At risk

Tax experts say tourism will pay if de-risking is ignored

The Freundel Stuart administration is being warned not to ignore the vexing issue of de-risking even as it struggles to address the country’s worsening economic conditions.

The warning has from overseas tax compliance experts, who cautioned that if the issues relating to de-risking were put on the back-burner, the country’s bread and butter tourism industry, as well as other sectors, could pay dearly.

De-risking is the term used for the termination or restriction of business relations, or the severing of correspondent banking relations to avert risks of money laundering and terrorist financing.

Up to June of this year the Central Bank of Barbados had given the assurance that the concerns regarding de-risking were being addressed at the highest level among regional states and the international community.

Economist Jeremy Stephen said over the past few months it seemed Barbados had become relaxed in tackling the threats and issues relating to de-risking and the Foreign Accounts Tax Compliance Act (FATCA), in order to focus more on issues relating to public financing.

“I think that we took our eyes off the ball with respect to de-risking. It is as if it is not even a big threat anymore and people have just put it in the back and we are focusing on the fiscal issue that Government has,” Stephen said.

Speaking to the media today, ahead of a seminar to be held here next week on matters relating to FATCA, Common Reporting Standard (CRS) and de-risking, President and Chief Executive Officer of Foodman CPAs & Advisors Stanley Foodman said if Barbados failed to save its institutions from de-risking sectors of the economy could be “severely impacted”.

“It is an issue that can permeate and affect every sector of the Barbados economy and I think it is important to keep that in mind that it is probably the most unforeseen dangerous financial issue that has crept up behind FATCA,” Foodman said.

“With respect to de-risking the impact on the local economy is for example, if you are not self sufficient with food supply you might have trouble bringing in food supplies. If you import your medicines and medical supplies that can be impacted and tourism in and of itself,” he said.

The compliance and risk management specialist explained that jurisdictions that have already lost their entire correspondent banking relations were now reeling from the effects.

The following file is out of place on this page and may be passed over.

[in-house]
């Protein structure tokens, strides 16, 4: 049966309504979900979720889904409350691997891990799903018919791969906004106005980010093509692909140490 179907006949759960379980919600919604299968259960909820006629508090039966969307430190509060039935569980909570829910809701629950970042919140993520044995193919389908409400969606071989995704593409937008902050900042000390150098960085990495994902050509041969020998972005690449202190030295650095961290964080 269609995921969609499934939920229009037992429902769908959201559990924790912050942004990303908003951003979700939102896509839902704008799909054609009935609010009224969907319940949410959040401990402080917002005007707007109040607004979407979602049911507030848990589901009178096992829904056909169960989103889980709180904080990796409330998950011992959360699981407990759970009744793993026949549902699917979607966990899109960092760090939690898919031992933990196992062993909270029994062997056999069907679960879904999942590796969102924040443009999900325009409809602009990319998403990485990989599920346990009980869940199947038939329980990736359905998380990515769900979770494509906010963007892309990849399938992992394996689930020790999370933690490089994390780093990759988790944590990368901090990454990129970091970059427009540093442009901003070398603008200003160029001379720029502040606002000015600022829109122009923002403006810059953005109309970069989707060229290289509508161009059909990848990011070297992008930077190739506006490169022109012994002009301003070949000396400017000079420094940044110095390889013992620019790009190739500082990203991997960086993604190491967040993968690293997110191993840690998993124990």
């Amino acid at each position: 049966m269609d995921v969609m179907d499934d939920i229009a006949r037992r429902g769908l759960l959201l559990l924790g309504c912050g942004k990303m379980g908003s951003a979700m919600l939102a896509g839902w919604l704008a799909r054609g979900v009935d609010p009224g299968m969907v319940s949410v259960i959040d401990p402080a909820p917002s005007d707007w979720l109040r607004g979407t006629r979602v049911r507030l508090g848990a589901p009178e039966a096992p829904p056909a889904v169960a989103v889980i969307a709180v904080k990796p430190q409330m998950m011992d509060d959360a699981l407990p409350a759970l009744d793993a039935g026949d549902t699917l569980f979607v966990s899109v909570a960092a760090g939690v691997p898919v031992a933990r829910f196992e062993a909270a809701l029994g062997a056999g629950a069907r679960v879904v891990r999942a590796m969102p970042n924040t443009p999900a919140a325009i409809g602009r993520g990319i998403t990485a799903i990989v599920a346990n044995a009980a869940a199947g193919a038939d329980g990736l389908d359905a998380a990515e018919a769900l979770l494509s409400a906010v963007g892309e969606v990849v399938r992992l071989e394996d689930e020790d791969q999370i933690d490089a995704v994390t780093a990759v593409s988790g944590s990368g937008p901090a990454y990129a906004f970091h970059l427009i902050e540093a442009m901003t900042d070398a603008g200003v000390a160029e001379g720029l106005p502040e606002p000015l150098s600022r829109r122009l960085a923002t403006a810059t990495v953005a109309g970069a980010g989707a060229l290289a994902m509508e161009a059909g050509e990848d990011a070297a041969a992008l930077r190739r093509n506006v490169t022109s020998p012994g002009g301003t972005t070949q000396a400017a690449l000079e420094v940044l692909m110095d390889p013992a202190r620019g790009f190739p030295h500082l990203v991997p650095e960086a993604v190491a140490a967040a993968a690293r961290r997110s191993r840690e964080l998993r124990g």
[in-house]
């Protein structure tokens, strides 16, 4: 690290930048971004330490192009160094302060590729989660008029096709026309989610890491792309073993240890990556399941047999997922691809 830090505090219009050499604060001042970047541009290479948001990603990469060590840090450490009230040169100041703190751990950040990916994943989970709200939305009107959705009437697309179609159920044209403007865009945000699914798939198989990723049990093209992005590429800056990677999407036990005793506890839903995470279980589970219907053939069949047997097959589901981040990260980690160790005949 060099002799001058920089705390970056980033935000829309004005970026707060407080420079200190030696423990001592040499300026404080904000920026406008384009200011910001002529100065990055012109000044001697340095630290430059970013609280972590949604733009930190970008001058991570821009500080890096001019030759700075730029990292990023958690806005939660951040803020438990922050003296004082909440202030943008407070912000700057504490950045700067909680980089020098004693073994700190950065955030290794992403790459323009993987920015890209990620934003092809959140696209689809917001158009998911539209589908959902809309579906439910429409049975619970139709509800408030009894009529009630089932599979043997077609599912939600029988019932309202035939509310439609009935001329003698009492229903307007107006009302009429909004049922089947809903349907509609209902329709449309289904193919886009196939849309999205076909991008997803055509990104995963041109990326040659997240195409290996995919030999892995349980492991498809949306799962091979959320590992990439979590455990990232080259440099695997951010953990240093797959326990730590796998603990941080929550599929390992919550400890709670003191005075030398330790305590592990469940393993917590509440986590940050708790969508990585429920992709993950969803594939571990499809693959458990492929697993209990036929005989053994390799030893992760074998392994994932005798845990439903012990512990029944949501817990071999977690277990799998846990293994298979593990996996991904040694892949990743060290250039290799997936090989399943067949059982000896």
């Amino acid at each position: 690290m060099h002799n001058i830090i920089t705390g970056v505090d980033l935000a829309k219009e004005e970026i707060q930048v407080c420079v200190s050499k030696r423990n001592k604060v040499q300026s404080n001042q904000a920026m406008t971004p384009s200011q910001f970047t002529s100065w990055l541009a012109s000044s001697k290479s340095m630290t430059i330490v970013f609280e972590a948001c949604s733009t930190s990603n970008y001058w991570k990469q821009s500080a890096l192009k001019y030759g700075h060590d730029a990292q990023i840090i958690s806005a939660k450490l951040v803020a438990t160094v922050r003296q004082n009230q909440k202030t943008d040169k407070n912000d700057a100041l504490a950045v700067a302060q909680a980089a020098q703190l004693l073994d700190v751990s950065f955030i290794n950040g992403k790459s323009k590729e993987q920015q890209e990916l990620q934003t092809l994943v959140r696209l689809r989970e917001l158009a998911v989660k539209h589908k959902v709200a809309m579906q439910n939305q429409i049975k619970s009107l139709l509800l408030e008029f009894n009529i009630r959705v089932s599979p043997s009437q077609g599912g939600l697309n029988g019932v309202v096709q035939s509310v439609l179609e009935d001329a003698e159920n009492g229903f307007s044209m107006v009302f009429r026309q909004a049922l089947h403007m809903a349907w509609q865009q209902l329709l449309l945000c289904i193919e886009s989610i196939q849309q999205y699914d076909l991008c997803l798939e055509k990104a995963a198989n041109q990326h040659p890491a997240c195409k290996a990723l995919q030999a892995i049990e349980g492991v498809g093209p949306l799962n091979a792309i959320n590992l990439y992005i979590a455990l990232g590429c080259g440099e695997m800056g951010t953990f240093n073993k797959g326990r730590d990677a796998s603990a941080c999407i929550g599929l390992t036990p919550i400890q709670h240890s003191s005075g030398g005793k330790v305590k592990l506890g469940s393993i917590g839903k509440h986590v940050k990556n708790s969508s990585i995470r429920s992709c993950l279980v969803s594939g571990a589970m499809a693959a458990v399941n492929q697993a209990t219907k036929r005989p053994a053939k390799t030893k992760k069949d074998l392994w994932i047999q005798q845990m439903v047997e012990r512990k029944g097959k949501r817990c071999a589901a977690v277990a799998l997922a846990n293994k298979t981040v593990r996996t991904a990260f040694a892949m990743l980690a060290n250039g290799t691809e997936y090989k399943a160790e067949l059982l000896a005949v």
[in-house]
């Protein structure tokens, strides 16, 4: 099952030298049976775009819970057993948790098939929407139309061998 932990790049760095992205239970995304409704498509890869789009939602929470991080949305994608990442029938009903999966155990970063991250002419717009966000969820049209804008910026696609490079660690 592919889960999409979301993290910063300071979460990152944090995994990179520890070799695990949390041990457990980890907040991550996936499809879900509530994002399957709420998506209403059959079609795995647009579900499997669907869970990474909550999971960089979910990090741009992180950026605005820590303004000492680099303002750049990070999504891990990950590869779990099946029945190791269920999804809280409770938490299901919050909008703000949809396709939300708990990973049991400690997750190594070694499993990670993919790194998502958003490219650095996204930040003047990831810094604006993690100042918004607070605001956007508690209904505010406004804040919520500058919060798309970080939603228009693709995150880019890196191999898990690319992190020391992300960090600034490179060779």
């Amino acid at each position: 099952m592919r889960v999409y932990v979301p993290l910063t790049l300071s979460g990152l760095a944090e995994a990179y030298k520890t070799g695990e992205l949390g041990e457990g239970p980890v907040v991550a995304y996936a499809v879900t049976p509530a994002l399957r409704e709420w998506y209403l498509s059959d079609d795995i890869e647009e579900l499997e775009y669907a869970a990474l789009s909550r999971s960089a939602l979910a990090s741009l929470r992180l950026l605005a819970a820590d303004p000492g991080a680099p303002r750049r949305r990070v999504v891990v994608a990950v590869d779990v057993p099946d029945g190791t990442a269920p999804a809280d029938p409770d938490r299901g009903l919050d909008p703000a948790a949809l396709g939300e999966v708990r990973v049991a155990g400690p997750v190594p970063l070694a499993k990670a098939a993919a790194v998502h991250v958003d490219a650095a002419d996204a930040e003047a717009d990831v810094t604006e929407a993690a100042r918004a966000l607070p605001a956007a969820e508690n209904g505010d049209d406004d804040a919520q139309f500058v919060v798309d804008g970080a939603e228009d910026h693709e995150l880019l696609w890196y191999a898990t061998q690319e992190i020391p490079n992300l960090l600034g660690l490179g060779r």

“De-risking is negatively affecting the Caribbean in a way that we haven’t seen since the ramification of the Caribbean Basin Initiative. It has become a terrible problem for economies in the Caribbean. It has caused loss of jobs, it has caused a loss of food supply in some places and of course it is affecting the tourism industry.

“If for example, I were to go to Barbados and I wanted to use a credit card in Barbados and the banking system in Barbados was de-risked then I couldn’t use my credit card in Barbados, which is a throwback to the days when I would have to travel with travellers cheques and cash, which also creates the spectra of potential increases in street crimes and other issues affecting the local economy and the local cultures and countries,” he added.

Foodman said if institutions were de-risked, a part of the solution was to find “second tier banks” to provide the necessary correspondent banking services.

“The solution is a bifurcated solution that comes together. The first is to make sure that Barbados is completely FATCA compliant from top to bottom. That is an absolute. Also to make sure that Barbados is CRS compliant,” he said.

FATCA, passed by the US Congress in 2010, requires foreign financial institutions to report to the US tax office, the Inland Revenue Service, information about financial accounts held by US taxpayers, or by foreign entities in which US taxpayers hold a substantial ownership interest.

President of the anti-money laundering consultancy firm ComplianceAid Michelle Martin said even if local banking institutions were de-risked the country should still ensure it was up to date on a number of tax compliance matters.

“If entities de-risk then they are looking for the second tier and to even go back to the first tier they have to have the house in order. If the house is not in order they are not going to be looked at. Obviously you are going to need a strong AML (anti-money laundering) programme in place where your policies and procedures are not just written but they are tailored to your industry and then to your specific institution,” Martin said.

She also warned of the need to have a qualified and capable compliance officer in place, and that requirements under the local tax compliance law were followed, including annual training, audit, risk assessment and controls.

14 Responses to At risk

  1. Kaiser Sose
    Kaiser Sose August 30, 2017 at 11:07 pm

    I thought you all called him I’m too busy having lunch to visit St Peter lemme send the I let criminals run the country unchecked Attorney General.
    If you all vote these bums back in BIM its gonna be calamitous.

    Reply
  2. Anfaani Henry
    Anfaani Henry August 31, 2017 at 12:58 am

    Elections please

    Reply
  3. Tony Webster August 31, 2017 at 5:37 am

    When months and months ago, I heard our official policy statement on this new spectre, which really is an existential threat…our jugular… of any bank now functioning as “a licensed dealer in foreign currencies”…being able to continue to receive, or to send ANY F/X into, or out of a “de-risked” Caribbean country, my heart sank: we would set up a committee to prepare a “common CARICOM front”. Well, Sir, effin dat ent got no green shoots, then shutes… for God’s sake…cut a deal for this little rock…quietly and separately…even if some noses get a li’l brown.